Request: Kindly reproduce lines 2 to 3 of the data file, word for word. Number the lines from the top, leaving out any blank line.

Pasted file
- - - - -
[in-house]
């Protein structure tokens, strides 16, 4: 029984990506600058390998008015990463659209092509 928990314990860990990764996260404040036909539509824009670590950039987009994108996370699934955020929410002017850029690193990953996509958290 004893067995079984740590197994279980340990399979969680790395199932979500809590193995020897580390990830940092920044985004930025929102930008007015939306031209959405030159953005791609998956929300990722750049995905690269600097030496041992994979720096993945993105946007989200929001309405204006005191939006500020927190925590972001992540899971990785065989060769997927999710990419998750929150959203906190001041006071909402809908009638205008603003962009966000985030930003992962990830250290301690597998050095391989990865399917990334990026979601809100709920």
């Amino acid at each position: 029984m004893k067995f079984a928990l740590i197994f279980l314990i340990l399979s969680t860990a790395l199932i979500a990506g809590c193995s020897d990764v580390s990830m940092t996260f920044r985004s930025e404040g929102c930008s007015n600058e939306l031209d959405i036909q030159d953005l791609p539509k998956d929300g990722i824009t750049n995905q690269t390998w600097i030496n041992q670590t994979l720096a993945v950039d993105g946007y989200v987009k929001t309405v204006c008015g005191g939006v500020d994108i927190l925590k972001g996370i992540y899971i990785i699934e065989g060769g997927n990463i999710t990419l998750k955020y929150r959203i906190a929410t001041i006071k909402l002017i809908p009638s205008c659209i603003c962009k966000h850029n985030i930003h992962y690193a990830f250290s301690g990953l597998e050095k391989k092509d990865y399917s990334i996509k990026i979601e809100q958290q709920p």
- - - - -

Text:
């Protein structure tokens, strides 16, 4: 029984990506600058390998008015990463659209092509 928990314990860990990764996260404040036909539509824009670590950039987009994108996370699934955020929410002017850029690193990953996509958290 004893067995079984740590197994279980340990399979969680790395199932979500809590193995020897580390990830940092920044985004930025929102930008007015939306031209959405030159953005791609998956929300990722750049995905690269600097030496041992994979720096993945993105946007989200929001309405204006005191939006500020927190925590972001992540899971990785065989060769997927999710990419998750929150959203906190001041006071909402809908009638205008603003962009966000985030930003992962990830250290301690597998050095391989990865399917990334990026979601809100709920």
């Amino acid at each position: 029984m004893k067995f079984a928990l740590i197994f279980l314990i340990l399979s969680t860990a790395l199932i979500a990506g809590c193995s020897d990764v580390s990830m940092t996260f920044r985004s930025e404040g929102c930008s007015n600058e939306l031209d959405i036909q030159d953005l791609p539509k998956d929300g990722i824009t750049n995905q690269t390998w600097i030496n041992q670590t994979l720096a993945v950039d993105g946007y989200v987009k929001t309405v204006c008015g005191g939006v500020d994108i927190l925590k972001g996370i992540y899971i990785i699934e065989g060769g997927n990463i999710t990419l998750k955020y929150r959203i906190a929410t001041i006071k909402l002017i809908p009638s205008c659209i603003c962009k966000h850029n985030i930003h992962y690193a990830f250290s301690g990953l597998e050095k391989k092509d990865y399917s990334i996509k990026i979601e809100q958290q709920p």